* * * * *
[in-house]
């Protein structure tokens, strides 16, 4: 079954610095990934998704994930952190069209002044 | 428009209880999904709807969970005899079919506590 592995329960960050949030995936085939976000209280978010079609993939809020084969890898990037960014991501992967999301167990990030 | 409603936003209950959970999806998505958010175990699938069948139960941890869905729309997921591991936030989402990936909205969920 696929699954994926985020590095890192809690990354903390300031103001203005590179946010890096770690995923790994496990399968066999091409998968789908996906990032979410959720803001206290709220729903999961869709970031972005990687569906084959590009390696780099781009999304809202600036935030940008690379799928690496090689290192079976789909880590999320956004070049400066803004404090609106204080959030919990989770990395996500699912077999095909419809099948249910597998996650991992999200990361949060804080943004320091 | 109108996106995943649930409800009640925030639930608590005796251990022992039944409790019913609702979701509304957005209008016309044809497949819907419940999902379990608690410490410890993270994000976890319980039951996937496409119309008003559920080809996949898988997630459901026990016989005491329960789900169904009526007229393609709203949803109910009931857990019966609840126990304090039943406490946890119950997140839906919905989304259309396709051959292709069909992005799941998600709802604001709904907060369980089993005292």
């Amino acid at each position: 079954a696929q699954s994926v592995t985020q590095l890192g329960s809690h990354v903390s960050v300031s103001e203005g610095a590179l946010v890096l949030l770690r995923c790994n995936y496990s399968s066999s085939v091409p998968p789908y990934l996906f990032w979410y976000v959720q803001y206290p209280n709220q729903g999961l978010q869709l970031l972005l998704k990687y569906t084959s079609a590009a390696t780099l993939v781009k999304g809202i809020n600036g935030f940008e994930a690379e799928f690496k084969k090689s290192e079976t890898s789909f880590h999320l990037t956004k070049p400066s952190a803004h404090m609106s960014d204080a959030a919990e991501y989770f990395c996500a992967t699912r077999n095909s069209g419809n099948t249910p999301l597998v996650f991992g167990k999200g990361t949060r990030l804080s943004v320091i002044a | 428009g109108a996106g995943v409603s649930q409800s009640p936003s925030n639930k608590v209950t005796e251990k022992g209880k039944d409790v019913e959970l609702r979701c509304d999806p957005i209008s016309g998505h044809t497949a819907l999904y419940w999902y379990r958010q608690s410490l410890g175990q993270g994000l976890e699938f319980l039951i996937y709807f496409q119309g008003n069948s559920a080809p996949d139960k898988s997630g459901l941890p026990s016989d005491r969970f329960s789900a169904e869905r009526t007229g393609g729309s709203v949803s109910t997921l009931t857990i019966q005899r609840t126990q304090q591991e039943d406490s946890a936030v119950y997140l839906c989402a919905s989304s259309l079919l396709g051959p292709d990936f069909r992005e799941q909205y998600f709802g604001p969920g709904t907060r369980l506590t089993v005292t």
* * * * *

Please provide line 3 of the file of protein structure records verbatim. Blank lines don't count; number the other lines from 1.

């Amino acid at each position: 079954a696929q699954s994926v592995t985020q590095l890192g329960s809690h990354v903390s960050v300031s103001e203005g610095a590179l946010v890096l949030l770690r995923c790994n995936y496990s399968s066999s085939v091409p998968p789908y990934l996906f990032w979410y976000v959720q803001y206290p209280n709220q729903g999961l978010q869709l970031l972005l998704k990687y569906t084959s079609a590009a390696t780099l993939v781009k999304g809202i809020n600036g935030f940008e994930a690379e799928f690496k084969k090689s290192e079976t890898s789909f880590h999320l990037t956004k070049p400066s952190a803004h404090m609106s960014d204080a959030a919990e991501y989770f990395c996500a992967t699912r077999n095909s069209g419809n099948t249910p999301l597998v996650f991992g167990k999200g990361t949060r990030l804080s943004v320091i002044a | 428009g109108a996106g995943v409603s649930q409800s009640p936003s925030n639930k608590v209950t005796e251990k022992g209880k039944d409790v019913e959970l609702r979701c509304d999806p957005i209008s016309g998505h044809t497949a819907l999904y419940w999902y379990r958010q608690s410490l410890g175990q993270g994000l976890e699938f319980l039951i996937y709807f496409q119309g008003n069948s559920a080809p996949d139960k898988s997630g459901l941890p026990s016989d005491r969970f329960s789900a169904e869905r009526t007229g393609g729309s709203v949803s109910t997921l009931t857990i019966q005899r609840t126990q304090q591991e039943d406490s946890a936030v119950y997140l839906c989402a919905s989304s259309l079919l396709g051959p292709d990936f069909r992005e799941q909205y998600f709802g604001p969920g709904t907060r369980l506590t089993v005292t």